What Every Woman Should Know About Their Hearing Health
Hearing loss or difficulty in hearing is frustrating for the affected patients and their loved ones. Several studies have shown a strong relationship between hearing loss, low quality of life, and chronic diseases. In the U.S., more than one-third of women above 50 years have some degree of hearing difficulties. The percentage increases with advancing age.
Most people with hearing loss report hearing aids improve their hearing abilities. However, the first step is seeing an audiologist for a prescription. You should also shop for quality and perfectly fitting hearing aids from HearCanada. To honor the soon-approaching Women’s Health Week, below are some things women should know about hearing health.
Women With Hearing Loss are Most Likely to Be Depressed
There’s a strong association between hearing loss and depression among adults, particularly women. Hearing abilities are important, as they ease communication among people. Seamless communication makes it easy to build fulfilling relationships and interact with others. Mild, moderate, or total deafness interferes with someone’s ability to socialize freely and communicate.
This affects the person’s quality of interactions, whether the person wants to order a meal or relay a message through the phone. Losing your hearing and the ability to participate in everyday social interactions can take a toll on your mental being. Affected persons can start isolating themselves from others, feel shame or embarrassment, lonely, and depressed. Hearing loss also affects balance and posture. This restricts the affected persons from participating in physical activities, leading to depression.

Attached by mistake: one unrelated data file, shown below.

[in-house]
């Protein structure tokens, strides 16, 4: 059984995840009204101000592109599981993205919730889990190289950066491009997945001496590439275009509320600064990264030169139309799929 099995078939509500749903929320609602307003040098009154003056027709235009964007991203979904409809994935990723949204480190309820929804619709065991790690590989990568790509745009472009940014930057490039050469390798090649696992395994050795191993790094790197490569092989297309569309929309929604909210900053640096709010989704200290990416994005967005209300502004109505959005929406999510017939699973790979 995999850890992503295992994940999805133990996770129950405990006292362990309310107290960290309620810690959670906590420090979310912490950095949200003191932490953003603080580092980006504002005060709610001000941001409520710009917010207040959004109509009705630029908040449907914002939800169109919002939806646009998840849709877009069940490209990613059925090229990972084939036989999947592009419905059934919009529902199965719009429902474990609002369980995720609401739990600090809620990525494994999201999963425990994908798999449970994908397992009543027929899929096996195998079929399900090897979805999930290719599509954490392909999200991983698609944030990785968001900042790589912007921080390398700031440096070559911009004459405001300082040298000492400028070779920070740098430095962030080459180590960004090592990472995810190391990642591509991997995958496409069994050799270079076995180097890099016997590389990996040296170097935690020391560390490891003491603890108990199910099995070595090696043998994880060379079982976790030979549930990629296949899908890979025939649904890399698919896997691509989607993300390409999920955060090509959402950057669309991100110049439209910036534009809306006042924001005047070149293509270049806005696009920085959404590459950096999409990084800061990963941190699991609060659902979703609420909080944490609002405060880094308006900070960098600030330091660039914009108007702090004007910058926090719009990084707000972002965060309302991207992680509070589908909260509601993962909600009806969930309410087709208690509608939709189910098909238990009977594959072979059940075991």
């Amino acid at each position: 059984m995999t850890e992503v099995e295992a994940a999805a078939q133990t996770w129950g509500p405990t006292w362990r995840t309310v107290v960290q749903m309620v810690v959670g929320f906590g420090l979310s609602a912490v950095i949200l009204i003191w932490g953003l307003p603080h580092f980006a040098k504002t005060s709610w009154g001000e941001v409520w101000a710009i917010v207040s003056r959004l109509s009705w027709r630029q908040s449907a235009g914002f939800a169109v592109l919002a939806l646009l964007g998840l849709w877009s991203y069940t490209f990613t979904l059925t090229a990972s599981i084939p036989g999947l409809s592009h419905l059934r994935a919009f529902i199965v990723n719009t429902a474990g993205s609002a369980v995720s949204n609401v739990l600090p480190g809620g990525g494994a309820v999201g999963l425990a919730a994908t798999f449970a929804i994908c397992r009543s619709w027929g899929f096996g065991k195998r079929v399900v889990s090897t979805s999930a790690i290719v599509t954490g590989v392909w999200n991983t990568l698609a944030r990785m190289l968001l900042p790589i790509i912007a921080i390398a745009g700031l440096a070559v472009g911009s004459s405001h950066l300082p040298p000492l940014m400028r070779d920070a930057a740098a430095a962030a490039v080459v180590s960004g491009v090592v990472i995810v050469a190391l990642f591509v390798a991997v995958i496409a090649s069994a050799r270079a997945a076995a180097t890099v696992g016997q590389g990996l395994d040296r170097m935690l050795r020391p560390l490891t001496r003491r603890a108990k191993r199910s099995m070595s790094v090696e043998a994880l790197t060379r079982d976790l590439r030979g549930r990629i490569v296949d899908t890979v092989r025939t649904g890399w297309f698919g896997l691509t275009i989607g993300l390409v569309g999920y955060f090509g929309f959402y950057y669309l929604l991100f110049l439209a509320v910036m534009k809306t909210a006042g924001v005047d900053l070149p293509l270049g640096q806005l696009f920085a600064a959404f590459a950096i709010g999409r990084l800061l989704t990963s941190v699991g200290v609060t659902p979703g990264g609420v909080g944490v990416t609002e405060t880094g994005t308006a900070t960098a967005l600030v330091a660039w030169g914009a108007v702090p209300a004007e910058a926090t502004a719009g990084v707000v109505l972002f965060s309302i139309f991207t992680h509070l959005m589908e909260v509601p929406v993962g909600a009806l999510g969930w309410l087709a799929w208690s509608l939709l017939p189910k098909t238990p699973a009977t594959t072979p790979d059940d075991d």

Those With Diabetes are Twice Likely to Develop Hearing Loss
Most people don’t know that diabetes puts them at risk for hearing loss. However, hearing loss is twice common in patients with diabetes than in those who don’t. Even those diagnosed with pre-diabetes are 30% more likely to develop hearing loss than individuals with normal sugar levels.
Over time, diabetes causes nerve damage, which affects several body parts, including the kidney, hands, feet, eyes, and ears. High blood sugar levels cause damage to the nerves and small blood vessels supplying the inner ear. This affects how nerve signals travel from the inner part of the ear to the brain, causing progressive hearing loss.
Long Use of Pain Relievers Can Cause Hearing Loss in Women
Drugs have several unwanted effects, which include tinnitus, hearing loss, dizziness, and balance problems. While more than 200 medications are known to cause balance disorders and hearing loss, the severity of these drugs varies depending on the dosage and length of use. However, ototoxicity is more likely to develop as the drug accumulates in the body.
That said, several studies have tied OTC pain medications, such as acetaminophen and aspirin, to hearing loss in women, particularly after prolonged use of high dosages. A study by the American Journal of Medicine found strong correlations between analgesics and the risk of hearing loss. Another study done to evaluate hearing loss patterns among women taking NSAIDs found similar results. Pregnant mothers using NSAIDs also increase the risk of the baby developing congenital hearing loss.
Hearing loss is a common problem, especially for aging adults. Women of all ages are encouraged to schedule frequent hearing tests. Fortunately, you can start by taking a quick online hearing test to determine if you need a comprehensive hearing test.